Editor’s Note: This column is a quarterly feature written by members of the Physicians in Training Committee. It aims to encourage and educate students, residents, and early career hospitalists.
One of the biggest challenges early career hospitalists, residents and medical students face in launching their first quality improvement (QI) project is knowing how and where to get started. QI can be highly rewarding, but it can also take valuable time and resources without guarantees of sustainable improvement. In this article, we outline 10 key factors to consider when starting a new project.
1. Frame your project so that it aligns with your hospital’s current goals
Choose a project with your hospital’s goals in mind. Securing resources such as health IT, financial, or staffing support will prove difficult unless you get buy-in from hospital leadership. If your project does not directly address hospital goals, frame the purpose to demonstrate that it still fits with leadership priorities. For example, though improving handoffs from daytime to nighttime providers may not be a specific goal, leadership should appreciate that this project is expected to improve patient safety.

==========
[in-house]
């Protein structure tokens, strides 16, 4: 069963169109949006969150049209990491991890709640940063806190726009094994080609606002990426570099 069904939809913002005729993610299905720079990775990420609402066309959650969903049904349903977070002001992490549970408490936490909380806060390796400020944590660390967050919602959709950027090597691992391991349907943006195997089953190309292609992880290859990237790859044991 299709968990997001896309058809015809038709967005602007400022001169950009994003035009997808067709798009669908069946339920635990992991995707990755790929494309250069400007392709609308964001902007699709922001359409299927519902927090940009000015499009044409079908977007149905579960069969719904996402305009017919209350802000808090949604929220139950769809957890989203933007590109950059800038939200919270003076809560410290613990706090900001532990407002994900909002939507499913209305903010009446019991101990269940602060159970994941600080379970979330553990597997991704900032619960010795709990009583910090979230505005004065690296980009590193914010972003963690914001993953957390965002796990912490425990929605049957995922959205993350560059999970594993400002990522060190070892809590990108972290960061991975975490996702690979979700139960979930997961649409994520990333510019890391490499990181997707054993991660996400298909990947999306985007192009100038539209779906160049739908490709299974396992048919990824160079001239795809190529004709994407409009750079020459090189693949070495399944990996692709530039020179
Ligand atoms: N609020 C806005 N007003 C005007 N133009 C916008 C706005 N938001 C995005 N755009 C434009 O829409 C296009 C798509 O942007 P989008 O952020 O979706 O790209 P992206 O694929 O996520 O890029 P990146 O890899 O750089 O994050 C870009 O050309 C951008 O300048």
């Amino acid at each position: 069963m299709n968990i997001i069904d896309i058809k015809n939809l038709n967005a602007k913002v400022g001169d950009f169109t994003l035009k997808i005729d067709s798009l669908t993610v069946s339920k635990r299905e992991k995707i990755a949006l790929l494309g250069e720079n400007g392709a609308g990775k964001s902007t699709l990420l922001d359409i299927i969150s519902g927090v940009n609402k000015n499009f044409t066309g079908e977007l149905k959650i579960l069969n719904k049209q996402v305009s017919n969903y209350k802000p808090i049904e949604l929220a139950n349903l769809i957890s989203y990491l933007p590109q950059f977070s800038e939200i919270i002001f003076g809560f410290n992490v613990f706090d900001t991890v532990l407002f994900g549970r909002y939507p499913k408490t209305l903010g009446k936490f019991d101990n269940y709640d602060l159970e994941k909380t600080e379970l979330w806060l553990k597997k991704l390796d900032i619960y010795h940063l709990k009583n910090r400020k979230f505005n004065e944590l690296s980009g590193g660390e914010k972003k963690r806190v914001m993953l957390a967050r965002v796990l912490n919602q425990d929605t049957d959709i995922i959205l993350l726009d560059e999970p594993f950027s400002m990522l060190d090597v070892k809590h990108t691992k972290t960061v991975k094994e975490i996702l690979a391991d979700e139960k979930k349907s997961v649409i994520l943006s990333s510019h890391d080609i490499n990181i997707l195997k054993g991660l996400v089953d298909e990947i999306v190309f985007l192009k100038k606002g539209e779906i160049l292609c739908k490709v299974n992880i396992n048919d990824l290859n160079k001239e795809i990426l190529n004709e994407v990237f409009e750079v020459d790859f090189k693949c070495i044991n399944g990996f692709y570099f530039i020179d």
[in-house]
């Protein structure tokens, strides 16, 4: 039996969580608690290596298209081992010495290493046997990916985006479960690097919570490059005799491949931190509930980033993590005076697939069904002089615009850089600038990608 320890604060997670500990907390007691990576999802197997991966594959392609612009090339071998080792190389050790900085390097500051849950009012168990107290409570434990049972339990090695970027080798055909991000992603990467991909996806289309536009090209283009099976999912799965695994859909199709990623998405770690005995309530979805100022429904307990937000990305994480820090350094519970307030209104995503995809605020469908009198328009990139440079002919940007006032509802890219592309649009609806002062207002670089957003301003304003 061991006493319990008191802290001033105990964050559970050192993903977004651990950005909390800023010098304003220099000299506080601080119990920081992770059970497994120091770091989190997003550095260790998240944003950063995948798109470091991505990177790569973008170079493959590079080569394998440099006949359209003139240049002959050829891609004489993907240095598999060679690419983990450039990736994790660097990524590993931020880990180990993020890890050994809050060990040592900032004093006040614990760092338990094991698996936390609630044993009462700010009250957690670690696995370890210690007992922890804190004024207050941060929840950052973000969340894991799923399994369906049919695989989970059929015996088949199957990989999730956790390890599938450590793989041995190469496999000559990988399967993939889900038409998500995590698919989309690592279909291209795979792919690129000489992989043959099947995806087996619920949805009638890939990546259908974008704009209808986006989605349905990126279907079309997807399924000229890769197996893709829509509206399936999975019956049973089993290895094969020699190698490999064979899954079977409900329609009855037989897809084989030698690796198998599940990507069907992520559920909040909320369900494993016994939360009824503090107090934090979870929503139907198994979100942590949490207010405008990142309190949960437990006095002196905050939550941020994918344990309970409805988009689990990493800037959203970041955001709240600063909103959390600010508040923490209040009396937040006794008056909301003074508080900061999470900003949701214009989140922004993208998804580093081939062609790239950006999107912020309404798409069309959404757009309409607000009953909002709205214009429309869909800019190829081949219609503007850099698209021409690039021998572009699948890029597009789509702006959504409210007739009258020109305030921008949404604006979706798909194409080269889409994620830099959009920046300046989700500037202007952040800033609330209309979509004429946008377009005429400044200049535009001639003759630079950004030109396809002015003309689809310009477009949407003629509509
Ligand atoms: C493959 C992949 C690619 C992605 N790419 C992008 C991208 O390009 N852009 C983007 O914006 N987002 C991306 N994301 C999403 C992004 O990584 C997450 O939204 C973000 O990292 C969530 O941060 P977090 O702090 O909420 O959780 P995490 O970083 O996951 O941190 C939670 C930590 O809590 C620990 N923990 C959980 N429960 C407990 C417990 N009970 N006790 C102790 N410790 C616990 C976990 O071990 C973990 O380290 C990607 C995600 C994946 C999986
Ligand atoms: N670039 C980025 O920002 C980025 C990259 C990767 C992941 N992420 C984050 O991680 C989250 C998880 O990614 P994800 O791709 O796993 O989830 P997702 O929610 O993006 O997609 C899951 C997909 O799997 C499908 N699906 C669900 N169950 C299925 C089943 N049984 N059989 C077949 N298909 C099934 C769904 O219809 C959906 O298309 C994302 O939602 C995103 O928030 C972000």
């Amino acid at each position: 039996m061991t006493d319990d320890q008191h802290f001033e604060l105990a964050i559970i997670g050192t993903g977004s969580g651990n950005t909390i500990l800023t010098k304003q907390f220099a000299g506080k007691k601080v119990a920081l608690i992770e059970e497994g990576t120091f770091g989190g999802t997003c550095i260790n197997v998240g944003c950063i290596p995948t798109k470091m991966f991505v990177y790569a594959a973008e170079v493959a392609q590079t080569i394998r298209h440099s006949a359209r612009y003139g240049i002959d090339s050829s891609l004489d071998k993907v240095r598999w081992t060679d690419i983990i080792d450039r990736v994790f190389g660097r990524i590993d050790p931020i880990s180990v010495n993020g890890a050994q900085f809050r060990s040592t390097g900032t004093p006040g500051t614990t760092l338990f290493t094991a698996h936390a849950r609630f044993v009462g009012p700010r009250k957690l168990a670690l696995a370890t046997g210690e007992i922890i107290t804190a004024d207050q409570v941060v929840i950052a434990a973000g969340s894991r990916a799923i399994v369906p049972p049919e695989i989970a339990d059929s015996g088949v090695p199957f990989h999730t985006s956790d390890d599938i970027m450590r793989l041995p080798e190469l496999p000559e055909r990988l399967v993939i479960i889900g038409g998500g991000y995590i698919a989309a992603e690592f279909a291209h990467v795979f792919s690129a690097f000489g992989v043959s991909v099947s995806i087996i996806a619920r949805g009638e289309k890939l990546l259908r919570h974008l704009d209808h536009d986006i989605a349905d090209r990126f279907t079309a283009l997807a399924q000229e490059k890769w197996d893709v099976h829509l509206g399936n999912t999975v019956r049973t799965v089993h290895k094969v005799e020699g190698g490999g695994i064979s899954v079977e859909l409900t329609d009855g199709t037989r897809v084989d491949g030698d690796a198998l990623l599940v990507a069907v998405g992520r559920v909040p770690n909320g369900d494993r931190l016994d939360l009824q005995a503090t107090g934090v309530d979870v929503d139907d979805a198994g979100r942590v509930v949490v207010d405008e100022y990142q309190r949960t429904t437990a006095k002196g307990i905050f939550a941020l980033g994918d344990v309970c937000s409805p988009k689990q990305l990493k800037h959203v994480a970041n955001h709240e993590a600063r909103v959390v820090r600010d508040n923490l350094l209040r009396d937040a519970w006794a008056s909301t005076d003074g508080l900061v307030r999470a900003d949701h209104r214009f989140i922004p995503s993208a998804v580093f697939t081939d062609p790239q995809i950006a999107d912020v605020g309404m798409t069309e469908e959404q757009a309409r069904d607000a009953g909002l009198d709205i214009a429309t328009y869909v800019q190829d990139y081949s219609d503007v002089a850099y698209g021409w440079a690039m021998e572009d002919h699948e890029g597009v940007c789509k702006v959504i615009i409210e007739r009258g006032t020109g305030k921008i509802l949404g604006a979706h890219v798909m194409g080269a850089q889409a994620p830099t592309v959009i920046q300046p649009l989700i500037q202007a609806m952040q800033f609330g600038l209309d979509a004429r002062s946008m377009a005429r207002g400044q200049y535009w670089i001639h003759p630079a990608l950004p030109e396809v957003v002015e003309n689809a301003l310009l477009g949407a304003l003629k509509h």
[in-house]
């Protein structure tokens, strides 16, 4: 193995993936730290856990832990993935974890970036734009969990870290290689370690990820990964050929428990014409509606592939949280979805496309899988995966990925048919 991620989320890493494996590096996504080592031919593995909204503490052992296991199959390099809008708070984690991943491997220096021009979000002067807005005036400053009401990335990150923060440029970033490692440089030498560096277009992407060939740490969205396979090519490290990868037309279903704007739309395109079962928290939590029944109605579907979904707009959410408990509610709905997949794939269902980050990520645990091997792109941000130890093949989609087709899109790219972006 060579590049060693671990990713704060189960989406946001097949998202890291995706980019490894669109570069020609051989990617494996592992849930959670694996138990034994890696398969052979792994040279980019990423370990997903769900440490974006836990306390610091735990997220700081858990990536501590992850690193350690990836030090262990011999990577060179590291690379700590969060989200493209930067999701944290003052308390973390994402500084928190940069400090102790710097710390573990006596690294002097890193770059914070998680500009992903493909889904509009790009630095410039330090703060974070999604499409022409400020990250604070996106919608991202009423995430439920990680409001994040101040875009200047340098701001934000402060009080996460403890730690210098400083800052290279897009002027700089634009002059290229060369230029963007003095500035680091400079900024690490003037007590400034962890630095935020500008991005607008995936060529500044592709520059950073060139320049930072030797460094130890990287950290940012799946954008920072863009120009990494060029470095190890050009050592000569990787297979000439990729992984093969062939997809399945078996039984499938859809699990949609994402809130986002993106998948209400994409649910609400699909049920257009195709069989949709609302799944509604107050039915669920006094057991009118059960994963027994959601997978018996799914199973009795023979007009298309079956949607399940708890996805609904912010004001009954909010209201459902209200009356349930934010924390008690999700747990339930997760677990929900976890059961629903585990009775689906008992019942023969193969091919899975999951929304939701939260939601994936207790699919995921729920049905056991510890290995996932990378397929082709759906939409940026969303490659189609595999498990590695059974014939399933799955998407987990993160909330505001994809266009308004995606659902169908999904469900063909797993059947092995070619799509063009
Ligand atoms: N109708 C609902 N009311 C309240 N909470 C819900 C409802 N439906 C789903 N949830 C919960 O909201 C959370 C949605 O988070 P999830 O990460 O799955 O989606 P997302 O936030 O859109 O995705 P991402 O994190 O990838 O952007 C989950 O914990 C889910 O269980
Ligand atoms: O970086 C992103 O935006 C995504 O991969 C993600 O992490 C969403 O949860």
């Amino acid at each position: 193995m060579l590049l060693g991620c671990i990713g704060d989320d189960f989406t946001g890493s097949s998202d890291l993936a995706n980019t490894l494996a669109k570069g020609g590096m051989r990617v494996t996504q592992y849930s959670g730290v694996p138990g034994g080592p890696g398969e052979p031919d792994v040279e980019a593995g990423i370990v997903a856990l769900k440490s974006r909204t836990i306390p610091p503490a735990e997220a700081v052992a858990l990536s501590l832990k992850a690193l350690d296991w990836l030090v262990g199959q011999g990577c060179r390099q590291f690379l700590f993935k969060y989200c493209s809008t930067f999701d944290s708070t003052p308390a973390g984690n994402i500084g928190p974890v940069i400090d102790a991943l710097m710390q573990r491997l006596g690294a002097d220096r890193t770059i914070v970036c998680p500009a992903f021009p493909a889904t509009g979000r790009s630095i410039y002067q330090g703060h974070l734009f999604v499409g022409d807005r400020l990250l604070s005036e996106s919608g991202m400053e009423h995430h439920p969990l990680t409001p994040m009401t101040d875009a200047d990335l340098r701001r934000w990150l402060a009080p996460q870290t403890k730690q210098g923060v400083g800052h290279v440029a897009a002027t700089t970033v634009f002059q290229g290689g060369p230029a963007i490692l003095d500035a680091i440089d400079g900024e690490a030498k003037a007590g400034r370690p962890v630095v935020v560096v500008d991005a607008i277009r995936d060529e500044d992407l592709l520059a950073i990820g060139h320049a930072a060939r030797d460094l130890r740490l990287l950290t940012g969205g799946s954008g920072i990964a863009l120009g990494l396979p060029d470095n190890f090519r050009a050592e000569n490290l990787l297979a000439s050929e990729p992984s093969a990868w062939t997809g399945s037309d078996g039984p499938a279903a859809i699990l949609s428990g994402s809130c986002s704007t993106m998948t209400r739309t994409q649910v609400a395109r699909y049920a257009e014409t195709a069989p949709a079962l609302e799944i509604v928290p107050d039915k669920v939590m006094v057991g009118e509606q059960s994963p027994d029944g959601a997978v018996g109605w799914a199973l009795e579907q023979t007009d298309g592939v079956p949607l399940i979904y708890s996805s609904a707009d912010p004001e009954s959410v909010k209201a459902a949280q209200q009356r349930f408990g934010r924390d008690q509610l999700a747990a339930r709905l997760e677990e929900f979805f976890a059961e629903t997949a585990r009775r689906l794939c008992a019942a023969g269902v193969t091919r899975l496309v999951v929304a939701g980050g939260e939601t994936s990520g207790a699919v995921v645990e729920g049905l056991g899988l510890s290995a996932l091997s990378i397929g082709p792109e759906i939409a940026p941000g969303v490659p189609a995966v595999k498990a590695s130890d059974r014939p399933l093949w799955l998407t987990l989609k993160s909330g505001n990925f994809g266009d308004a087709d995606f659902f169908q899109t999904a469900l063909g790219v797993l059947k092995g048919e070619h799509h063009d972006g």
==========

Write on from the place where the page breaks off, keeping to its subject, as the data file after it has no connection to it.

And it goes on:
2. Be SMART about goals
Many QI projects fail because the scope of the initial project is too large, unrealistic, or vague. Creating a clear and focused aim statement and keeping it “SMART” (Specific, Measurable, Achievable, Realistic, and Timely) will bring structure to the project.1 “We will reduce Congestive Heart Failure readmissions on 5 medicine units at our hospital by 2.5% in 6 months” is an example of a SMART aim statement.
3. Involve the right people from the start
QI project disasters often start with the wrong team. Select members based on who is needed and not who is available. It is critical to include representatives or “champions” from each area that will be affected. People will buy into a new methodology much more quickly if they were engaged in its development or know that respected members in their area were involved.